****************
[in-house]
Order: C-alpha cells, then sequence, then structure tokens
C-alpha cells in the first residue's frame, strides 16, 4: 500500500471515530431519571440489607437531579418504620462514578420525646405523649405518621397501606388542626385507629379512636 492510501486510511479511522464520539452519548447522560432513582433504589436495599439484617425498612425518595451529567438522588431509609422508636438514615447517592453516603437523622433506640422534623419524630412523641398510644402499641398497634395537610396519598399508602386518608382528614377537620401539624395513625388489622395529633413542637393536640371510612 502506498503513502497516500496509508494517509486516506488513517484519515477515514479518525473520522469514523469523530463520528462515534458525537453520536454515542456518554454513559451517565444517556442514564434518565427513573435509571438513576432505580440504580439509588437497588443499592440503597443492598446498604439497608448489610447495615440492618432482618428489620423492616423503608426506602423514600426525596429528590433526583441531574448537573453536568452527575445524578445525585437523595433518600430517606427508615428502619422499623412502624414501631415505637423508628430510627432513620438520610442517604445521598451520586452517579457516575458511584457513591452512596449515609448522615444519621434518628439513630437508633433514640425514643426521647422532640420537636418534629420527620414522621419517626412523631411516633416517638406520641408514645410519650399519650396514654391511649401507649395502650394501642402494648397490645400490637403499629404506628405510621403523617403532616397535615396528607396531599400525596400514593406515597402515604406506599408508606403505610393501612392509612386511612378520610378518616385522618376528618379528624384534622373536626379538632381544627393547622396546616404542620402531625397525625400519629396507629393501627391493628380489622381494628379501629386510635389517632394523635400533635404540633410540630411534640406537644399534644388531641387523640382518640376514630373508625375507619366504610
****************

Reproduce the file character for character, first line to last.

[in-house]
Order: C-alpha cells, then sequence, then structure tokens
C-alpha cells in the first residue's frame, strides 16, 4: 500500500471515530431519571440489607437531579418504620462514578420525646405523649405518621397501606388542626385507629379512636 492510501486510511479511522464520539452519548447522560432513582433504589436495599439484617425498612425518595451529567438522588431509609422508636438514615447517592453516603437523622433506640422534623419524630412523641398510644402499641398497634395537610396519598399508602386518608382528614377537620401539624395513625388489622395529633413542637393536640371510612 502506498503513502497516500496509508494517509486516506488513517484519515477515514479518525473520522469514523469523530463520528462515534458525537453520536454515542456518554454513559451517565444517556442514564434518565427513573435509571438513576432505580440504580439509588437497588443499592440503597443492598446498604439497608448489610447495615440492618432482618428489620423492616423503608426506602423514600426525596429528590433526583441531574448537573453536568452527575445524578445525585437523595433518600430517606427508615428502619422499623412502624414501631415505637423508628430510627432513620438520610442517604445521598451520586452517579457516575458511584457513591452512596449515609448522615444519621434518628439513630437508633433514640425514643426521647422532640420537636418534629420527620414522621419517626412523631411516633416517638406520641408514645410519650399519650396514654391511649401507649395502650394501642402494648397490645400490637403499629404506628405510621403523617403532616397535615396528607396531599400525596400514593406515597402515604406506599408508606403505610393501612392509612386511612378520610378518616385522618376528618379528624384534622373536626379538632381544627393547622396546616404542620402531625397525625400519629396507629393501627391493628380489622381494628379501629386510635389517632394523635400533635404540633410540630411534640406537644399534644388531641387523640382518640376514630373508625375507619366504610